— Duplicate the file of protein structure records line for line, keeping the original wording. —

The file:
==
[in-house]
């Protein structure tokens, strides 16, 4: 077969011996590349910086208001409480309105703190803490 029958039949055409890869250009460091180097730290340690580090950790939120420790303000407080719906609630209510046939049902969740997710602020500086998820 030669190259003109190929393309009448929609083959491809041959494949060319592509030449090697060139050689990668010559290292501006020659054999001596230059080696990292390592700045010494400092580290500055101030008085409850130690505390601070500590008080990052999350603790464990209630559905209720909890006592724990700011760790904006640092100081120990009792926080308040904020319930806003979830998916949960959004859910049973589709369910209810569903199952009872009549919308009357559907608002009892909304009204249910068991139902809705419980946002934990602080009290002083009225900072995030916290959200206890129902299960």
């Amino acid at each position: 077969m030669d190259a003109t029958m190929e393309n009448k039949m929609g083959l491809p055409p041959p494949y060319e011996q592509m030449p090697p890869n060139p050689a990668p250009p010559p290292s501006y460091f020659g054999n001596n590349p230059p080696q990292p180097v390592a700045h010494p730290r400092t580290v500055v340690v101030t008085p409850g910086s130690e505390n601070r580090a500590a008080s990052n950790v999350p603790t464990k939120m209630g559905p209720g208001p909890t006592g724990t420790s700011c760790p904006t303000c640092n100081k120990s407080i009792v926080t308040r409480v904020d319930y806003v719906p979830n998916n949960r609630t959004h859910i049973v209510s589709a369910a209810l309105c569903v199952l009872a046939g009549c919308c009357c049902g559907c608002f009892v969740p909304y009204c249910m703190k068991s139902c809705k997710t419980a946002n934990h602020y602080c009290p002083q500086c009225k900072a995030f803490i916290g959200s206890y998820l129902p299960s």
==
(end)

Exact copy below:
[in-house]
């Protein structure tokens, strides 16, 4: 077969011996590349910086208001409480309105703190803490 029958039949055409890869250009460091180097730290340690580090950790939120420790303000407080719906609630209510046939049902969740997710602020500086998820 030669190259003109190929393309009448929609083959491809041959494949060319592509030449090697060139050689990668010559290292501006020659054999001596230059080696990292390592700045010494400092580290500055101030008085409850130690505390601070500590008080990052999350603790464990209630559905209720909890006592724990700011760790904006640092100081120990009792926080308040904020319930806003979830998916949960959004859910049973589709369910209810569903199952009872009549919308009357559907608002009892909304009204249910068991139902809705419980946002934990602080009290002083009225900072995030916290959200206890129902299960």
């Amino acid at each position: 077969m030669d190259a003109t029958m190929e393309n009448k039949m929609g083959l491809p055409p041959p494949y060319e011996q592509m030449p090697p890869n060139p050689a990668p250009p010559p290292s501006y460091f020659g054999n001596n590349p230059p080696q990292p180097v390592a700045h010494p730290r400092t580290v500055v340690v101030t008085p409850g910086s130690e505390n601070r580090a500590a008080s990052n950790v999350p603790t464990k939120m209630g559905p209720g208001p909890t006592g724990t420790s700011c760790p904006t303000c640092n100081k120990s407080i009792v926080t308040r409480v904020d319930y806003v719906p979830n998916n949960r609630t959004h859910i049973v209510s589709a369910a209810l309105c569903v199952l009872a046939g009549c919308c009357c049902g559907c608002f009892v969740p909304y009204c249910m703190k068991s139902c809705k997710t419980a946002n934990h602020y602080c009290p002083q500086c009225k900072a995030f803490i916290g959200s206890y998820l129902p299960s």